During the 2 years of follow-up, 81 patients presented an episode of cardiovascular disease, most as angina (n=33, 41%) or peripheral artery disease (n=21, 26%), and to a lesser extent, as myocardial infarction (n=14, 17%) or stroke (n=13, 16%). Nine of the 81 ischemic episodes were fatal, 8 due to ischemic heart disease and 1 due to stroke. Three patients who did not present an ischemic event died as a result of noncardiovascular disease.

Table 2 shows the baseline characteristics that were significantly different between patients who presented clinical signs of cardiovascular disease during follow-up and those who did not. The former included a higher proportion of individuals aged more than 65 years, with poor management of blood sugar, and the majority of the individuals were sedentary. Likewise, patients who developed ischemic episodes more often had a history of cardiovascular disease and had a higher prevalence of retinopathy and abnormal albuminuria. No significant differences were observed between the groups in terms of sex, obesity (BMI≥30), family history of cardiovascular disease, smoking, systolic and diastolic blood pressure, hypertension, number of years with diabetes (>6 years), cholesterol, LDL-C, HDL-C, ratio of total cholesterol to HDL-C (≥5), non-HDL cholesterol, or triglycerides.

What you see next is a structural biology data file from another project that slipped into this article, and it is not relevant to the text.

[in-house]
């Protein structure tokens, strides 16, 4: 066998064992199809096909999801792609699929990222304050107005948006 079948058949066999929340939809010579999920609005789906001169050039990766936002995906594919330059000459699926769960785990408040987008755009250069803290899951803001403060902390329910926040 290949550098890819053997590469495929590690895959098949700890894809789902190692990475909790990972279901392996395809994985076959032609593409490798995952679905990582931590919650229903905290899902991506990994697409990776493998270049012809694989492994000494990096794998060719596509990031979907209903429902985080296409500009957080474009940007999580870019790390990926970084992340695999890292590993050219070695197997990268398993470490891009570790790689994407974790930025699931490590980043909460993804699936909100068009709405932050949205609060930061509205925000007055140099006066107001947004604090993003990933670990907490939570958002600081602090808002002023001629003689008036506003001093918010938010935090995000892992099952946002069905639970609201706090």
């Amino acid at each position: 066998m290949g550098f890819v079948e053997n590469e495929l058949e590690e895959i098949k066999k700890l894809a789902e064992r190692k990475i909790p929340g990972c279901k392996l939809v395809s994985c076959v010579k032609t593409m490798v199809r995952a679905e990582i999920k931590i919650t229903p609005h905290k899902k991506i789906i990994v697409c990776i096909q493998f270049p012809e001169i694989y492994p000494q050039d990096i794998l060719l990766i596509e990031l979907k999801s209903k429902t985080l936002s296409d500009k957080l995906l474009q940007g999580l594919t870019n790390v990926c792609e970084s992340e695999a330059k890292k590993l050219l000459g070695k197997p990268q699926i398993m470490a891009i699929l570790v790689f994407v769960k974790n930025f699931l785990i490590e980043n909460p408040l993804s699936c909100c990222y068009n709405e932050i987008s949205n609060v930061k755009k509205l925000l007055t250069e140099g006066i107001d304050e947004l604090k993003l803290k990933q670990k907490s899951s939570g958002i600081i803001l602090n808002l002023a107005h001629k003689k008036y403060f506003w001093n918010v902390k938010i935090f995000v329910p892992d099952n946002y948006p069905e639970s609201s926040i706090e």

Episodes of cardiovascular disease were more frequent in patients with a history of ischemia than in those without (58 out of 258 [22.5%] vs 23 out of 579 [4%]; P<.01).